“Pride” Grief, and the Realities We Face

It was such a joyful and celebratory day. We wore brightly colored clothing and tutus and painted our faces. And we proudly marched, representing Washington Hebrew Congregation, in the Capital Pride Parade this past Saturday, June 11.

This was the first time a delegation from Washington Hebrew Congregation marched in the Parade, and the excitement was palpable among the group of 20 children, teens, and adults who accompanied Rabbi Shankman. We began our afternoon at the Religious Action Center for Reform Judaism with Rabbi Lustig, decorating signs and joining together for a prayer service. We sang the Shehechiyanu, thanking God for enabling us to participate and show our love and support on this special day; and we prayed for acceptance and inclusion.

The Parade itself was one big moveable party that welcomed everyone. Nearly 100,000 spectators of every age, gender, ethnicity, and sexual orientation celebrated and cheered for the 180 delegations that paraded with floats, music, and dancers. We were part of a segment that included other faith-based organizations. Proudly carrying posters with the Washington Hebrew Congregation logo (in rainbow colors, of course) and tossing candy by the handfuls to the crowds, we marched, danced, high-fived, and celebrated the entire way. Cheers from the crowd rang out – including from another marcher, who upon seeing our rainbow WHC logo signs, proudly proclaimed to his friends, “WHC?! That’s my synagogue! Rabbi Lustig did my Bar Mitzvah!”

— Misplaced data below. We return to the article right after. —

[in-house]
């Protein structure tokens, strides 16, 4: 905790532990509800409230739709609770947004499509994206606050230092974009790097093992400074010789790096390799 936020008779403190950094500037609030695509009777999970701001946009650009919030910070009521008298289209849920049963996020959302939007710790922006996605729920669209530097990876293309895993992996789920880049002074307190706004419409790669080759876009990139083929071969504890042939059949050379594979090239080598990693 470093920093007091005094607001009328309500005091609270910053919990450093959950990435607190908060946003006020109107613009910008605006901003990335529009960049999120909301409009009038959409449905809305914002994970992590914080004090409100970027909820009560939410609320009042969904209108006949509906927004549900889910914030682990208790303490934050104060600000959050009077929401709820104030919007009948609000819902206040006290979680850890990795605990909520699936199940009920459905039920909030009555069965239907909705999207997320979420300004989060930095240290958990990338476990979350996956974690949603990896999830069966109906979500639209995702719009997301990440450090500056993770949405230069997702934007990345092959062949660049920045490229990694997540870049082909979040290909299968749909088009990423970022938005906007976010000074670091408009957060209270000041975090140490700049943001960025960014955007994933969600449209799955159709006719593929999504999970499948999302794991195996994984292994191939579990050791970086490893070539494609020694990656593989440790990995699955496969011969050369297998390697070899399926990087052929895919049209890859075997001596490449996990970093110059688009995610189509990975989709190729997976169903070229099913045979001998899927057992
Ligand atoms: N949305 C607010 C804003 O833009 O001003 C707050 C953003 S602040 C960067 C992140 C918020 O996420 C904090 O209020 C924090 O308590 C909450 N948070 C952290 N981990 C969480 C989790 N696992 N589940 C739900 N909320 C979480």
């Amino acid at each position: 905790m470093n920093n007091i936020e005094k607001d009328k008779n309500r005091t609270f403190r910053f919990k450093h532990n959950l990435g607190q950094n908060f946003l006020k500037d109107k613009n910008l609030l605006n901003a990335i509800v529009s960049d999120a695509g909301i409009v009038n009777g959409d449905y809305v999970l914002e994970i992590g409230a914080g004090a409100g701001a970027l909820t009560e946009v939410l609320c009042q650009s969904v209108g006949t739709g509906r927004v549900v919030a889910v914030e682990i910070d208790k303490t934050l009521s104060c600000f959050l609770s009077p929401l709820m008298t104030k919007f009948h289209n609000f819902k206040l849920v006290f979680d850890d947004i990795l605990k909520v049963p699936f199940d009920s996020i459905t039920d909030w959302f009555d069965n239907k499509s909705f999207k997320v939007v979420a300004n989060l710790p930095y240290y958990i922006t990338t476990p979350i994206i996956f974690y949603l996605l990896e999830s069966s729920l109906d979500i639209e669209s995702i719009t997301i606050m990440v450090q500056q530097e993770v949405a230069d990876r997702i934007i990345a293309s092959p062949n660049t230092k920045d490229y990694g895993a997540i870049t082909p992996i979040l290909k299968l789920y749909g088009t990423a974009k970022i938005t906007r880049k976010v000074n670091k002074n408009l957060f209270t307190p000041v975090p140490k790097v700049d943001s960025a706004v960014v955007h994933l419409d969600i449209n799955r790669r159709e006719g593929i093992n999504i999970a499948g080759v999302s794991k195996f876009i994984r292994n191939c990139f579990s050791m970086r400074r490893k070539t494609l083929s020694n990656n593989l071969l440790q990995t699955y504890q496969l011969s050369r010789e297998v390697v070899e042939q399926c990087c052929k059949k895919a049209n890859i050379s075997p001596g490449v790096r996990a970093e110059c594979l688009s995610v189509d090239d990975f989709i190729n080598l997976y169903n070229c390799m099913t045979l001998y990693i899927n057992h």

Overnight, everything changed. After a Shabbat that concluded on such a jubilant high, the darkness to which we awoke on Shavuot morning was devastating. A lone gunman, armed with an automatic rifle, killed 49 people and wounded 53 more in the worst mass shooting in American history. It is LGBT Pride Month in America, and those at Pulse celebrated believing in the illusion of safety. As a congregational community that values diversity, individuality, and the LGBTQ community, we are heartbroken over this tragedy and outraged at this vile act of hate and violence.

Please join us at this Friday’s 6:00 pm Shabbat service. We will stand in solidarity with our nation, the victims of the shooting in Orlando, and their families. In solemn remembrance, we will read the names of the 49 victims as we recite Kaddish. Our task is to make real the words of our tradition – B‘tzelem Elohim – that “all are created in the image of God.” No community should have to confront such hatred and violence. We will lift up and embrace the diversity that makes each one of us unique.

May we continue to be God’s partners in creating a world of justice and peace. May we come together as a community with support and love in honor of the memories of those whose lives were taken in the name of hate. May their memories be a blessing. Amen.